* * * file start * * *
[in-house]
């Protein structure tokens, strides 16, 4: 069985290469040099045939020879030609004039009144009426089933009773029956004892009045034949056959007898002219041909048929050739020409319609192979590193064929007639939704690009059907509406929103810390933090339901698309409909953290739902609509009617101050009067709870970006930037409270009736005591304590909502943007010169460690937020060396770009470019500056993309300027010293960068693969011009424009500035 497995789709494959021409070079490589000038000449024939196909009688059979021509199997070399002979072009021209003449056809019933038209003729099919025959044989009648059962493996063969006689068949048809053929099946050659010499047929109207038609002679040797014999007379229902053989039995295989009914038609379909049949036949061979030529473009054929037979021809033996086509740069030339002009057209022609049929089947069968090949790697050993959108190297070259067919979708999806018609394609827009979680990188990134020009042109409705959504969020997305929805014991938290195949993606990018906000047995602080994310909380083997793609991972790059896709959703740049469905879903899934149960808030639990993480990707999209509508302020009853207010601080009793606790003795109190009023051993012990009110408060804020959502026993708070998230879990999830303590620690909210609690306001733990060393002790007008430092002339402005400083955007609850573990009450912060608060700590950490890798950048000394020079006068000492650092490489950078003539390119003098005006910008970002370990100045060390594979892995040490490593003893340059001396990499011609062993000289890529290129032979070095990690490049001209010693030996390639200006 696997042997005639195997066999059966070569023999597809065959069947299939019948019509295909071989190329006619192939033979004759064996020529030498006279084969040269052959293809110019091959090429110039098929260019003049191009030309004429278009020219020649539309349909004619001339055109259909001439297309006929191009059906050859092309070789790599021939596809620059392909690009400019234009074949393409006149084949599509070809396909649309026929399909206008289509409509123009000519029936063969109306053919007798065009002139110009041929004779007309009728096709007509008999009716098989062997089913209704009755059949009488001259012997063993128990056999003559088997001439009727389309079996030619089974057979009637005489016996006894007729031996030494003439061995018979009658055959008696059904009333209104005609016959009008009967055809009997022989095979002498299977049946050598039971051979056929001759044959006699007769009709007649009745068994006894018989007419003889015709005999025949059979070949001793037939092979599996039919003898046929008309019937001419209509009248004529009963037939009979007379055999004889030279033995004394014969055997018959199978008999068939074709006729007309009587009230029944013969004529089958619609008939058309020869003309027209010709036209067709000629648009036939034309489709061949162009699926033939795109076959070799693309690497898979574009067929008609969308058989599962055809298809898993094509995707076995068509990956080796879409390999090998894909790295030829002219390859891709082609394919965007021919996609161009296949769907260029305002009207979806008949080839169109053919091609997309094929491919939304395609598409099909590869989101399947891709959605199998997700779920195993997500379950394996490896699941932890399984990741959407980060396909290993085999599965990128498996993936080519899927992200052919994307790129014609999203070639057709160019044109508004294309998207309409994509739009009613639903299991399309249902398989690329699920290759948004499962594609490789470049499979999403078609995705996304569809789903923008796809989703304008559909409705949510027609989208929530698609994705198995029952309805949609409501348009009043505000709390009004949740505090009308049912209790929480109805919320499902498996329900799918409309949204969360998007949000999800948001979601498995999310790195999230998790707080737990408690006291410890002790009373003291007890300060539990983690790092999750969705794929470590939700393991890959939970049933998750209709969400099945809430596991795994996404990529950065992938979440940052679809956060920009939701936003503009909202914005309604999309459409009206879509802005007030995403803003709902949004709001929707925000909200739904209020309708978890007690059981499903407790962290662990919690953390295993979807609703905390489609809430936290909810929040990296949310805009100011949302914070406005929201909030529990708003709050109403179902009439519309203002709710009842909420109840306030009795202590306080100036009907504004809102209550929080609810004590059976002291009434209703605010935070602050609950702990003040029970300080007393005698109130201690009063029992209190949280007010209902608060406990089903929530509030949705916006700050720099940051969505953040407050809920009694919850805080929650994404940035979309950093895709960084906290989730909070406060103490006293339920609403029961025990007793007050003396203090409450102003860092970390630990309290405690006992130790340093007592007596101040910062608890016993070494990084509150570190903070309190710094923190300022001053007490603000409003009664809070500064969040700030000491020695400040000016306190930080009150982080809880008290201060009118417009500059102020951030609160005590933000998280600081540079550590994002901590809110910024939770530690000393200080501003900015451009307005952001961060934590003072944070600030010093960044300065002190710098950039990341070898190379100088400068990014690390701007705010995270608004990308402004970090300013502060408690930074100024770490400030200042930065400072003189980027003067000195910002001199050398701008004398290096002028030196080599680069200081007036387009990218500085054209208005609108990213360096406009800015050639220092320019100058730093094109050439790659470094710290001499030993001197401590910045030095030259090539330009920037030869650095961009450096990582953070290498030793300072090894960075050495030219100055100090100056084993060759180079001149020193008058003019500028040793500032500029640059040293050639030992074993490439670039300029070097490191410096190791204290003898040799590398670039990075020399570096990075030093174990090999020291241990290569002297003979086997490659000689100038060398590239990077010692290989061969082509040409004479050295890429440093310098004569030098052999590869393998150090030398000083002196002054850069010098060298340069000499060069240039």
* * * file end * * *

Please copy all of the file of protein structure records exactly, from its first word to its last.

[in-house]
């Protein structure tokens, strides 16, 4: 069985290469040099045939020879030609004039009144009426089933009773029956004892009045034949056959007898002219041909048929050739020409319609192979590193064929007639939704690009059907509406929103810390933090339901698309409909953290739902609509009617101050009067709870970006930037409270009736005591304590909502943007010169460690937020060396770009470019500056993309300027010293960068693969011009424009500035 497995789709494959021409070079490589000038000449024939196909009688059979021509199997070399002979072009021209003449056809019933038209003729099919025959044989009648059962493996063969006689068949048809053929099946050659010499047929109207038609002679040797014999007379229902053989039995295989009914038609379909049949036949061979030529473009054929037979021809033996086509740069030339002009057209022609049929089947069968090949790697050993959108190297070259067919979708999806018609394609827009979680990188990134020009042109409705959504969020997305929805014991938290195949993606990018906000047995602080994310909380083997793609991972790059896709959703740049469905879903899934149960808030639990993480990707999209509508302020009853207010601080009793606790003795109190009023051993012990009110408060804020959502026993708070998230879990999830303590620690909210609690306001733990060393002790007008430092002339402005400083955007609850573990009450912060608060700590950490890798950048000394020079006068000492650092490489950078003539390119003098005006910008970002370990100045060390594979892995040490490593003893340059001396990499011609062993000289890529290129032979070095990690490049001209010693030996390639200006 696997042997005639195997066999059966070569023999597809065959069947299939019948019509295909071989190329006619192939033979004759064996020529030498006279084969040269052959293809110019091959090429110039098929260019003049191009030309004429278009020219020649539309349909004619001339055109259909001439297309006929191009059906050859092309070789790599021939596809620059392909690009400019234009074949393409006149084949599509070809396909649309026929399909206008289509409509123009000519029936063969109306053919007798065009002139110009041929004779007309009728096709007509008999009716098989062997089913209704009755059949009488001259012997063993128990056999003559088997001439009727389309079996030619089974057979009637005489016996006894007729031996030494003439061995018979009658055959008696059904009333209104005609016959009008009967055809009997022989095979002498299977049946050598039971051979056929001759044959006699007769009709007649009745068994006894018989007419003889015709005999025949059979070949001793037939092979599996039919003898046929008309019937001419209509009248004529009963037939009979007379055999004889030279033995004394014969055997018959199978008999068939074709006729007309009587009230029944013969004529089958619609008939058309020869003309027209010709036209067709000629648009036939034309489709061949162009699926033939795109076959070799693309690497898979574009067929008609969308058989599962055809298809898993094509995707076995068509990956080796879409390999090998894909790295030829002219390859891709082609394919965007021919996609161009296949769907260029305002009207979806008949080839169109053919091609997309094929491919939304395609598409099909590869989101399947891709959605199998997700779920195993997500379950394996490896699941932890399984990741959407980060396909290993085999599965990128498996993936080519899927992200052919994307790129014609999203070639057709160019044109508004294309998207309409994509739009009613639903299991399309249902398989690329699920290759948004499962594609490789470049499979999403078609995705996304569809789903923008796809989703304008559909409705949510027609989208929530698609994705198995029952309805949609409501348009009043505000709390009004949740505090009308049912209790929480109805919320499902498996329900799918409309949204969360998007949000999800948001979601498995999310790195999230998790707080737990408690006291410890002790009373003291007890300060539990983690790092999750969705794929470590939700393991890959939970049933998750209709969400099945809430596991795994996404990529950065992938979440940052679809956060920009939701936003503009909202914005309604999309459409009206879509802005007030995403803003709902949004709001929707925000909200739904209020309708978890007690059981499903407790962290662990919690953390295993979807609703905390489609809430936290909810929040990296949310805009100011949302914070406005929201909030529990708003709050109403179902009439519309203002709710009842909420109840306030009795202590306080100036009907504004809102209550929080609810004590059976002291009434209703605010935070602050609950702990003040029970300080007393005698109130201690009063029992209190949280007010209902608060406990089903929530509030949705916006700050720099940051969505953040407050809920009694919850805080929650994404940035979309950093895709960084906290989730909070406060103490006293339920609403029961025990007793007050003396203090409450102003860092970390630990309290405690006992130790340093007592007596101040910062608890016993070494990084509150570190903070309190710094923190300022001053007490603000409003009664809070500064969040700030000491020695400040000016306190930080009150982080809880008290201060009118417009500059102020951030609160005590933000998280600081540079550590994002901590809110910024939770530690000393200080501003900015451009307005952001961060934590003072944070600030010093960044300065002190710098950039990341070898190379100088400068990014690390701007705010995270608004990308402004970090300013502060408690930074100024770490400030200042930065400072003189980027003067000195910002001199050398701008004398290096002028030196080599680069200081007036387009990218500085054209208005609108990213360096406009800015050639220092320019100058730093094109050439790659470094710290001499030993001197401590910045030095030259090539330009920037030869650095961009450096990582953070290498030793300072090894960075050495030219100055100090100056084993060759180079001149020193008058003019500028040793500032500029640059040293050639030992074993490439670039300029070097490191410096190791204290003898040799590398670039990075020399570096990075030093174990090999020291241990290569002297003979086997490659000689100038060398590239990077010692290989061969082509040409004479050295890429440093310098004569030098052999590869393998150090030398000083002196002054850069010098060298340069000499060069240039």